Not everyone was blessed with the job they love, not even with the job they truly care for. For many, it’s all just a 9-hour long daily bender that vindicates the holy time known as days off. But some people are taking this logic to the extreme, which becomes a cause for many hilarious occupational mishaps.
And there’s an online group known as the Not My Job subreddit that documents the most hilarious fails spotted on duty. And if it doesn’t seem like being asked to paint a wall or install a street light is that big of a deal, they are about to prove you wrong. Created in 2013, the community has 717k members sharing smile-cracking content, or, as their laconic description says, examples of “[Placeholder - Jim, put a good description].”
Keep in mind that nobody really knows whether the mishaps were deliberate, since they may have been caused by the mind wandering elsewhere, but it’s still absolutely comical to see the job done so that it barely passes the minimum threshold.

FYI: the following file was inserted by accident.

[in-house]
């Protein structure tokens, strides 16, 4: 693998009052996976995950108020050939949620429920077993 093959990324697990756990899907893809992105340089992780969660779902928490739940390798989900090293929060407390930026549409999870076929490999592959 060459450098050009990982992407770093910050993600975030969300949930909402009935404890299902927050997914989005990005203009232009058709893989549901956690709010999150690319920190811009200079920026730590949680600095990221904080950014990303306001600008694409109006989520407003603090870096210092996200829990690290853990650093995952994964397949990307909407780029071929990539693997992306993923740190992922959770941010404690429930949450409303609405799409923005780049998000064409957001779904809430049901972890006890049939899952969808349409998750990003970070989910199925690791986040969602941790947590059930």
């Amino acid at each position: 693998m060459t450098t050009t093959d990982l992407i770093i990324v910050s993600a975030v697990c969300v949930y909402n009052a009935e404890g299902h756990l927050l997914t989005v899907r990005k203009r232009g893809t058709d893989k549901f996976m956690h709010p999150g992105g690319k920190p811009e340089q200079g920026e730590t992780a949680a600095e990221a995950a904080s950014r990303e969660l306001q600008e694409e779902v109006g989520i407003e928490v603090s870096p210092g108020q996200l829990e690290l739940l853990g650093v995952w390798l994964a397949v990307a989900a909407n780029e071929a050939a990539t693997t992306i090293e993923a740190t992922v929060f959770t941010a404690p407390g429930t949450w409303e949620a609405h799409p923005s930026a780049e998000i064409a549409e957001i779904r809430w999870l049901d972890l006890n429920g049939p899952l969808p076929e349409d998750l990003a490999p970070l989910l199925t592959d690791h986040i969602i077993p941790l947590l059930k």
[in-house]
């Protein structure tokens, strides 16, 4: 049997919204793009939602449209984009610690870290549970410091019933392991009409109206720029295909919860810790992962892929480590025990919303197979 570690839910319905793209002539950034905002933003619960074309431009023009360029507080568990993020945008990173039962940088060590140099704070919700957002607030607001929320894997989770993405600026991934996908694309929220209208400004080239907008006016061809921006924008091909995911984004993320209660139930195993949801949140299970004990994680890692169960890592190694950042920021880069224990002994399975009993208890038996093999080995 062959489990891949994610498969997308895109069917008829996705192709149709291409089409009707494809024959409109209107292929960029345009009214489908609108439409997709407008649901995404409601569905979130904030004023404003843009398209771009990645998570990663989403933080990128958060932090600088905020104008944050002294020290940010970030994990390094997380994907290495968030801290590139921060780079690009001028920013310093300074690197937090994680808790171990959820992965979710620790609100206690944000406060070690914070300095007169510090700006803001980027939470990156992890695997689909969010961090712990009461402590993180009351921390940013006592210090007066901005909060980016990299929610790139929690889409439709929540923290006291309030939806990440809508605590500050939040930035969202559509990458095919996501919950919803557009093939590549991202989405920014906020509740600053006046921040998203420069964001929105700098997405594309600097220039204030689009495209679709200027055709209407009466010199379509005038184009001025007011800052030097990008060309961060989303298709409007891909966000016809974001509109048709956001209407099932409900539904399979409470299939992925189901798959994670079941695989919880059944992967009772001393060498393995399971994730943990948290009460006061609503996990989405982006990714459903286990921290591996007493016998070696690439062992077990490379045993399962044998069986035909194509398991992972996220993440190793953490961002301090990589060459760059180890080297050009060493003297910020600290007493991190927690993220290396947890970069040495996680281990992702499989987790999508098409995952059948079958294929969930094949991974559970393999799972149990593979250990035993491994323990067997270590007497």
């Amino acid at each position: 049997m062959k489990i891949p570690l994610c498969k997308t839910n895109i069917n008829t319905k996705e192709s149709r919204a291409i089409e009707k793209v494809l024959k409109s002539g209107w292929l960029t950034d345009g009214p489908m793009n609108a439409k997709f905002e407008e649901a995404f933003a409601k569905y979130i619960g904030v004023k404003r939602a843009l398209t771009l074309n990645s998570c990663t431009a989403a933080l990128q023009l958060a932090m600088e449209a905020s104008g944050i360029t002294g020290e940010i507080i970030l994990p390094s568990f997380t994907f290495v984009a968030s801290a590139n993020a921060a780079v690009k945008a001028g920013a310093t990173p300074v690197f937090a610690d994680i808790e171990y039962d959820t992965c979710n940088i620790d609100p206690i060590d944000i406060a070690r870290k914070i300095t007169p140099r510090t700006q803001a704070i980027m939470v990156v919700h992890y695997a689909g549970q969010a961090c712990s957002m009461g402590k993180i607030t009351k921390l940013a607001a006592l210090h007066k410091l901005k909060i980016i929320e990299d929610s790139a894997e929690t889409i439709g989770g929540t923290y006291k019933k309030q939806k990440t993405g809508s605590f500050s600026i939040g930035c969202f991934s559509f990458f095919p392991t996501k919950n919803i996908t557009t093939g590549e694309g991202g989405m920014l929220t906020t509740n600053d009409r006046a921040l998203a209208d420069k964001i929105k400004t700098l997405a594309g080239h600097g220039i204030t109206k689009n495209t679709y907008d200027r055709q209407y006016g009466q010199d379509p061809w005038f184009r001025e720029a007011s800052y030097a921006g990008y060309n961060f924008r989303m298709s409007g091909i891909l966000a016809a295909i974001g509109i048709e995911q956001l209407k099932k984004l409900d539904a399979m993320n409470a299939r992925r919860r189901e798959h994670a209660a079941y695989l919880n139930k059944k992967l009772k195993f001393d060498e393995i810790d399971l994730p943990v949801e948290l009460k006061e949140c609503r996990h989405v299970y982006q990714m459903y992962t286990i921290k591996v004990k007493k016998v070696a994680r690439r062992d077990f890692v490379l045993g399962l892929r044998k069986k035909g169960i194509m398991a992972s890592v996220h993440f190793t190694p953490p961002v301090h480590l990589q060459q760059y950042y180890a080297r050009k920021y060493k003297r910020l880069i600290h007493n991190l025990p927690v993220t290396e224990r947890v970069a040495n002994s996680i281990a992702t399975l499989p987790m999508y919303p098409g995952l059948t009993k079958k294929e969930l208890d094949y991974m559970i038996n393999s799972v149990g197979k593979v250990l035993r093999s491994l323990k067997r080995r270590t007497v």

Bored Panda reached out to the creator and moderator of the r/NotMyJob subreddit, who goes by the handle u/ani625, to find out more about this online community. u/ani625 explained that the saying “not my job” in the title of the subreddit refers to someone doing just their bare minimum of their job, and nothing more.
“This results in the 'product' being far from neat/complete/usable, depending on what it is,” the moderator explained. This extreme lack of care and attention makes it a perfect combo for absurd situations, which fuels r/NotMyJob.
The community was launched 7 years ago when “an image of a dead animal painted over on a road became popular on another subreddit.” u/ani625 said that this particular case depicted the road painters being too lazy to do a better job.
“Someone said the phrase 'not my job!' in the comments, and people seem to be interested in such an idea. I created /r/NotMyJob and linked the subreddit then and there, which got its first few subscribers.”
From there, it picked up steam “as users kept on mentioning the sub all over Reddit whenever they saw such content, and the subreddit grew.” Today, it has about 25-30 daily posts shared by 717k members.